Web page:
The role of the parent whose child has a learning disability cannot be under estimated. Often the problem is exacerbated by the parent becoming more involved with their child with and as a result the child becomes over-dependent child with low self-esteem and no confidence. Parents are frequently told to be firmer with their child and to set boundaries. The problem is that in most cases, they are unable to practically implement these. Most parenting books give sound ideas for parents, but often there is too much role-playing, and as a result the child as well as the parent, become more confused. Empowering the child has also been advocated in certain quarters, but this must surely be a recipe for disaster. A child can only become an adult with the help of an adult and if the adult has no authority, they will be unable to parent effectively. It also seems that most children with learning difficulties are assessed for cognitive problems without taking into account the problems associated with possible inadequate parenting. Often the child is sent for extensive play therapy where the role of the parent regarding the child’s problem is ignored. On many occasions, parents are advised to send their children for Occupational Therapy, Speech Therapy, Play Therapy or Remedial Help. Parents then think that it becomes the responsibility of the therapist to ‘sort’ their child out. We as parents bring our children into this world and we need to take responsibility when things appear to ‘go wrong’ and not think that there’s a quick fix therapeutic solution.

Marriages are difficult in these times, but whatever differences a couple may have, they need to put these differences aside when it comes to parenting and both stay involved with the parenting of their children. One has to always work from the tenet of ‘what’s in the child’s best interest. It is very difficult for a happy contented child to emerge from depressed parents. If a parent’s life becomes unmanageable, there are bound to be repercussions on the child. Low self-esteem seems to be a common variable with most children who have a learning disability. There also appears to be a direct correlation between dependency and low self-esteem. In many cases the spotlight is focused only on the child who is sent for play therapy and remedial lessons. The parents are often left in the dark regarding their role with the problem.

Over the past few years I have conducted hundreds of psycho-educational assessments. The one common factor that emerged with all the children who were perceived to have learning difficulties was that they lacked perseverance, were afraid to risk and reacted very impulsively or gave up on many of the tasks. They do not enjoy a challenge and prefer to opt out rather than get involved. It is vitally important for parents to negotiate firm boundaries with their child and to ensure that children learn to deal with their own problems. Responsibility and the ability to make decisions do not come with age. By allowing and encouraging children to make choices and to take consequences for bad choices allows them to learn from experience and grow in confidence. Try to eliminate “yes you can” and “no you can’t” from your vocabulary, instead turn the situation so that it becomes the child’s problem by having to make a choice. E.g.: If you want your child to have a bath but they want to watch TV, they can choose between not having a bath or not watching TV or having a bath then watching TV afterwards. Cartoon Network and Sony PlayStation need to be discouraged or strictly controlled. Many children with ADHD and/or learning difficulties can spend hours watching Cartoon Network or playing Sony. These activities need to be seen as a privilege and the right to watch and play needs to be earned. E.g.:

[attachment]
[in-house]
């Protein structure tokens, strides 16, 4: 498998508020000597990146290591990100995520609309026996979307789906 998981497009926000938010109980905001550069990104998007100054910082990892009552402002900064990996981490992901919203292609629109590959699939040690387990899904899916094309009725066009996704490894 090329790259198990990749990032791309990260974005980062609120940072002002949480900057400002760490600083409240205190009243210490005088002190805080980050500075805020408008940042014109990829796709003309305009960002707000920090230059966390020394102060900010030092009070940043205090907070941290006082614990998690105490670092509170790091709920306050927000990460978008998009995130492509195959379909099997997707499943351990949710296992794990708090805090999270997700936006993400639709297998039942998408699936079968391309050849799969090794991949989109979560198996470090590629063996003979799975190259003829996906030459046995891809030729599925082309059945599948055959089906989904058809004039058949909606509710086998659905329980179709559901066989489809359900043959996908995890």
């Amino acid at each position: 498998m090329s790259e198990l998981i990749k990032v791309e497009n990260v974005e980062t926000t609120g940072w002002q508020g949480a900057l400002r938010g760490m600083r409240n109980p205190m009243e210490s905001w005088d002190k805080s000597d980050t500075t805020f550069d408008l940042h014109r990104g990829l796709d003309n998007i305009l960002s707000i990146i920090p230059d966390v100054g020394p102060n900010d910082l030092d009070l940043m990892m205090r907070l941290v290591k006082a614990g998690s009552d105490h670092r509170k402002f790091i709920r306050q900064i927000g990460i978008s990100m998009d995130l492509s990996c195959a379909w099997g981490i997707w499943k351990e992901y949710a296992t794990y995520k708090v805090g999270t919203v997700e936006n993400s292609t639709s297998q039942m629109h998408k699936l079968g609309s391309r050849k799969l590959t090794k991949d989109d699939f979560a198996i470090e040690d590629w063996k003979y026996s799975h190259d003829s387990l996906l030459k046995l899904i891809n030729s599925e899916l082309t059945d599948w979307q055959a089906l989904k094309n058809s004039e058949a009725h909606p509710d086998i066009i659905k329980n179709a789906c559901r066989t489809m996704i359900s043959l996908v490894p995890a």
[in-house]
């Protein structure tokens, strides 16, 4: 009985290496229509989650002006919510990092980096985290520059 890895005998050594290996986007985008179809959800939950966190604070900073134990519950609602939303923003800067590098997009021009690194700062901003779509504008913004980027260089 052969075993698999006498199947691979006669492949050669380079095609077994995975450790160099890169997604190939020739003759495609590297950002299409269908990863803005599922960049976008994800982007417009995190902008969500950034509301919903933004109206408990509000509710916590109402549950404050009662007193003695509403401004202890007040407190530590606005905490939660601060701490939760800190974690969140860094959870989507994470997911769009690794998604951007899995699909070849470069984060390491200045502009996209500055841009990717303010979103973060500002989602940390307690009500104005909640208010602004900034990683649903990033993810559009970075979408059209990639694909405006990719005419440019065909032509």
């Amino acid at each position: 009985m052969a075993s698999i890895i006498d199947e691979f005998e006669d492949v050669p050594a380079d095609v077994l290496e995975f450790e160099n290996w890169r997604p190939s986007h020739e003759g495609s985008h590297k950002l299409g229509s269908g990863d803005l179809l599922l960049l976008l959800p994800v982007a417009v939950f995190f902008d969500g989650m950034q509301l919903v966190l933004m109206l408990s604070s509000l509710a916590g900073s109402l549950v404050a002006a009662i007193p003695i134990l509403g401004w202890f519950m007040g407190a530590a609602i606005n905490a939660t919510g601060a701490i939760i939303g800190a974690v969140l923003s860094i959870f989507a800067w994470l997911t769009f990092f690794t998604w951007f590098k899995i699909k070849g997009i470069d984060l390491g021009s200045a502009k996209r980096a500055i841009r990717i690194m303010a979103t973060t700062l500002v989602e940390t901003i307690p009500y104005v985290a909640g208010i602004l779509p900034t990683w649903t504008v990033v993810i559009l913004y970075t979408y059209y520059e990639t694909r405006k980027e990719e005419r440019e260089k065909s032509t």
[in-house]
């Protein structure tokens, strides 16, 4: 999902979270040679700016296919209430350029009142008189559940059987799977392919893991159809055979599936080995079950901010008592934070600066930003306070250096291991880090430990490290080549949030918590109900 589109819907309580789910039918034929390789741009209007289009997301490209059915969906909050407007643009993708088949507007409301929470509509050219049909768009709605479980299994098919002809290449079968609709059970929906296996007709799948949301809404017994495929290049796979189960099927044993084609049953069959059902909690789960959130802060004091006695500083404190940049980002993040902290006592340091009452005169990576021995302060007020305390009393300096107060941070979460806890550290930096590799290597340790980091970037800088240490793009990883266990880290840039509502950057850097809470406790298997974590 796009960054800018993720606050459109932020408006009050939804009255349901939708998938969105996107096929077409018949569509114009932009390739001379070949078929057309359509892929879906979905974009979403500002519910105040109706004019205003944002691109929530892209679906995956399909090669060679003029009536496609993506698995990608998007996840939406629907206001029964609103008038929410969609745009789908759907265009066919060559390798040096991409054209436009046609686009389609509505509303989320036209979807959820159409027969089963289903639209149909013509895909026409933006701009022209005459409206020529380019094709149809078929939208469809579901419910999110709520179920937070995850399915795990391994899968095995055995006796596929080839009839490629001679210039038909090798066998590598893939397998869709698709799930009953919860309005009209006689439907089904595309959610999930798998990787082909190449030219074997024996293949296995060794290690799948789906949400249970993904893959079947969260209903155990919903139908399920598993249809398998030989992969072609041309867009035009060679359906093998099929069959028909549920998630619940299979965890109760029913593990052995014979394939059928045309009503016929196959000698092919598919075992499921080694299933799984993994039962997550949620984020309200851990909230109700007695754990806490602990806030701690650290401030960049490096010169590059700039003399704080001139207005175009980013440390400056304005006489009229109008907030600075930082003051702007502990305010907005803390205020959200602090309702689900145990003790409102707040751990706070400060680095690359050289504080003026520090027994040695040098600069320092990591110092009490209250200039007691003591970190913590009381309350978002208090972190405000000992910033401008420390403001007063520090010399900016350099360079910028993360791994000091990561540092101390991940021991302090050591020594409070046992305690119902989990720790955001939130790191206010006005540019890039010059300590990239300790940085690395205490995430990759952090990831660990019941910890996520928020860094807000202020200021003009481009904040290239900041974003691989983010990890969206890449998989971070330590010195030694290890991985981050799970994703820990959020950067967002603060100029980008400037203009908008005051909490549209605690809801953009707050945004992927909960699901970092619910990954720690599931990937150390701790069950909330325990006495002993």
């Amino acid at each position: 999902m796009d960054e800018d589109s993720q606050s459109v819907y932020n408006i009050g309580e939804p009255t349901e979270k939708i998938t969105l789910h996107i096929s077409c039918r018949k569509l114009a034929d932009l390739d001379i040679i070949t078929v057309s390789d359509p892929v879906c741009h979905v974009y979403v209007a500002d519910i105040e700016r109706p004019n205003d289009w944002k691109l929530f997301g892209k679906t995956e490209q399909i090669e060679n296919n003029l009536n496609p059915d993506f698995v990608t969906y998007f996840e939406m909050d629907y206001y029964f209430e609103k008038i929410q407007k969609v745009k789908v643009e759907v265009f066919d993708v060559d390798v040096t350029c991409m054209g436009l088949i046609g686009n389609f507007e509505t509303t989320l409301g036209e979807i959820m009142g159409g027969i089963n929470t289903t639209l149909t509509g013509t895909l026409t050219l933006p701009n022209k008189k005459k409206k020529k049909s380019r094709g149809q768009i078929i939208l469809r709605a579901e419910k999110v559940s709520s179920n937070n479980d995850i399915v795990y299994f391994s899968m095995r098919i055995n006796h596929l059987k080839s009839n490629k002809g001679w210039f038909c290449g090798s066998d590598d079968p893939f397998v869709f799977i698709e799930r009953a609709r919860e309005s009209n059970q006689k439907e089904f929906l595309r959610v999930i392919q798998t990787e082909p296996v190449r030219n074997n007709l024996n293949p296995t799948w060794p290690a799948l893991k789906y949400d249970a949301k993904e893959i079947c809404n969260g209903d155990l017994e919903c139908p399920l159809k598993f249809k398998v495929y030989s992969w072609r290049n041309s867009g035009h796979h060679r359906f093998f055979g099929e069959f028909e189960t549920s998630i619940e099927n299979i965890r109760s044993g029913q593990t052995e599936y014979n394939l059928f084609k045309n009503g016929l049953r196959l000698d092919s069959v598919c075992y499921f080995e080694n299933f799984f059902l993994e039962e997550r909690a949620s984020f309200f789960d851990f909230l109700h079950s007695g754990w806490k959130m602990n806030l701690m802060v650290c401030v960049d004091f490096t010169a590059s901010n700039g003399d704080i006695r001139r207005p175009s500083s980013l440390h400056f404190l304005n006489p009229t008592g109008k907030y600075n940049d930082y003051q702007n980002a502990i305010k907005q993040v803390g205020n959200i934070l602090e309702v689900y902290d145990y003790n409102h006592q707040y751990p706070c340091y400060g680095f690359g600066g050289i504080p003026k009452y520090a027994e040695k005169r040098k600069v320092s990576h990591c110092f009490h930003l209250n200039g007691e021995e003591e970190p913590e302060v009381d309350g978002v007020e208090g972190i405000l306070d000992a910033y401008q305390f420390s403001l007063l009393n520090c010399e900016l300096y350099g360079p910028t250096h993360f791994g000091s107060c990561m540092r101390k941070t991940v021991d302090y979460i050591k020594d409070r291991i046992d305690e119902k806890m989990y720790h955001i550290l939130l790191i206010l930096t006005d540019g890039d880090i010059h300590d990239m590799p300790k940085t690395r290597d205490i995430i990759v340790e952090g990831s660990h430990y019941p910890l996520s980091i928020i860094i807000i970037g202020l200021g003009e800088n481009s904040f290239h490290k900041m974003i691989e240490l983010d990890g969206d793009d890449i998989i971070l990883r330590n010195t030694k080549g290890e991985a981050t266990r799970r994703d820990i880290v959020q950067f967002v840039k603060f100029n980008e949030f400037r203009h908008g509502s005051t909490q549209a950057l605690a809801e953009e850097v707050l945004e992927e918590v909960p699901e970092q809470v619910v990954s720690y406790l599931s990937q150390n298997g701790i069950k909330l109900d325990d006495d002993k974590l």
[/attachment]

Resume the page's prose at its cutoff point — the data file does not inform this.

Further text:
Building a jigsaw puzzle to earn half an hour of Cartoon Network, or reading a book or building Lego to earn half an hour of Play Station.  Parents are often unsure of themselves when disciplining their children. One has to parent their children with confidence as this results in a firm and secure platform from which they can grow.

South African COVID-19 Portal